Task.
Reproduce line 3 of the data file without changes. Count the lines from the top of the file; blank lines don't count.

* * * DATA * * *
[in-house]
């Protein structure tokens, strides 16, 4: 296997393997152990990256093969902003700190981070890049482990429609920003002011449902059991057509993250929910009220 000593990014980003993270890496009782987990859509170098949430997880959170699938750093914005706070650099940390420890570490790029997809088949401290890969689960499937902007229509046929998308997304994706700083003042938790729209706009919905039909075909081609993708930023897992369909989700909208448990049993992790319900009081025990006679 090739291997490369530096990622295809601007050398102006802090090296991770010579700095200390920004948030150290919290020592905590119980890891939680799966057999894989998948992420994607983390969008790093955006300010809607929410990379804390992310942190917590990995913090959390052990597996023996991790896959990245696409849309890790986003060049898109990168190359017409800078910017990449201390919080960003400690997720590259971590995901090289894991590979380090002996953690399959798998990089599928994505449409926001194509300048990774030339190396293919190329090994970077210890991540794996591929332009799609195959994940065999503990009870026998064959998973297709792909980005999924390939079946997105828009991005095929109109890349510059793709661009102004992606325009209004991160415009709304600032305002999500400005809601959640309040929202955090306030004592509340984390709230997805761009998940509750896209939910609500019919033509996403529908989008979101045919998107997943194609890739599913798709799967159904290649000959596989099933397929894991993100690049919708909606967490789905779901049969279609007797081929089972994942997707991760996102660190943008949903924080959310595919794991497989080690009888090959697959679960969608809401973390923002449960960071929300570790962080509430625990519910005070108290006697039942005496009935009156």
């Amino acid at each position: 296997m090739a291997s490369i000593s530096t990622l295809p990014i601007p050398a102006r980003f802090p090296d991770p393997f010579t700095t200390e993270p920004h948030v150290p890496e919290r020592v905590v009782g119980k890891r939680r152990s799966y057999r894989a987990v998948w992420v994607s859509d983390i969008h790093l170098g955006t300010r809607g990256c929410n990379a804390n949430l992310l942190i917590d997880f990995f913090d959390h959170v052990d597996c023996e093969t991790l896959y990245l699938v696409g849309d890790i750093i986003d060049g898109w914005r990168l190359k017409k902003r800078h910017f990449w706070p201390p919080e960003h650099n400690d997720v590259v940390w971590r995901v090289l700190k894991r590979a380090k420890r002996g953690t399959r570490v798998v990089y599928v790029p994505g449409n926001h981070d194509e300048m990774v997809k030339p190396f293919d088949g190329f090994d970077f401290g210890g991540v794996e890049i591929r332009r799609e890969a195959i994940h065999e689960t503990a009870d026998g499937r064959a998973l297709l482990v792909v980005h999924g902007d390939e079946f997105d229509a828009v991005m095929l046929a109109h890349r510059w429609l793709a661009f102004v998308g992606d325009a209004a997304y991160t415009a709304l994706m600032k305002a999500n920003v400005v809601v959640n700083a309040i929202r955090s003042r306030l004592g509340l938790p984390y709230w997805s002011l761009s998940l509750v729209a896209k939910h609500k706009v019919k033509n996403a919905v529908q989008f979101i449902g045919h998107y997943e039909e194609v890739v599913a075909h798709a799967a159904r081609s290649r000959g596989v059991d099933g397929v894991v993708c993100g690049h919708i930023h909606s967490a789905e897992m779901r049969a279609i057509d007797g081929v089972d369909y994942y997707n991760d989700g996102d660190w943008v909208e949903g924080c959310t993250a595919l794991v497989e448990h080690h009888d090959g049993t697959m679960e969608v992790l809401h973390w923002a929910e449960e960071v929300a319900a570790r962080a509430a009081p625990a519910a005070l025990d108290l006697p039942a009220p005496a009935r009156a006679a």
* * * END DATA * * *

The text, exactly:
């Amino acid at each position: 296997m090739a291997s490369i000593s530096t990622l295809p990014i601007p050398a102006r980003f802090p090296d991770p393997f010579t700095t200390e993270p920004h948030v150290p890496e919290r020592v905590v009782g119980k890891r939680r152990s799966y057999r894989a987990v998948w992420v994607s859509d983390i969008h790093l170098g955006t300010r809607g990256c929410n990379a804390n949430l992310l942190i917590d997880f990995f913090d959390h959170v052990d597996c023996e093969t991790l896959y990245l699938v696409g849309d890790i750093i986003d060049g898109w914005r990168l190359k017409k902003r800078h910017f990449w706070p201390p919080e960003h650099n400690d997720v590259v940390w971590r995901v090289l700190k894991r590979a380090k420890r002996g953690t399959r570490v798998v990089y599928v790029p994505g449409n926001h981070d194509e300048m990774v997809k030339p190396f293919d088949g190329f090994d970077f401290g210890g991540v794996e890049i591929r332009r799609e890969a195959i994940h065999e689960t503990a009870d026998g499937r064959a998973l297709l482990v792909v980005h999924g902007d390939e079946f997105d229509a828009v991005m095929l046929a109109h890349r510059w429609l793709a661009f102004v998308g992606d325009a209004a997304y991160t415009a709304l994706m600032k305002a999500n920003v400005v809601v959640n700083a309040i929202r955090s003042r306030l004592g509340l938790p984390y709230w997805s002011l761009s998940l509750v729209a896209k939910h609500k706009v019919k033509n996403a919905v529908q989008f979101i449902g045919h998107y997943e039909e194609v890739v599913a075909h798709a799967a159904r081609s290649r000959g596989v059991d099933g397929v894991v993708c993100g690049h919708i930023h909606s967490a789905e897992m779901r049969a279609i057509d007797g081929v089972d369909y994942y997707n991760d989700g996102d660190w943008v909208e949903g924080c959310t993250a595919l794991v497989e448990h080690h009888d090959g049993t697959m679960e969608v992790l809401h973390w923002a929910e449960e960071v929300a319900a570790r962080a509430a009081p625990a519910a005070l025990d108290l006697p039942a009220p005496a009935r009156a006679a």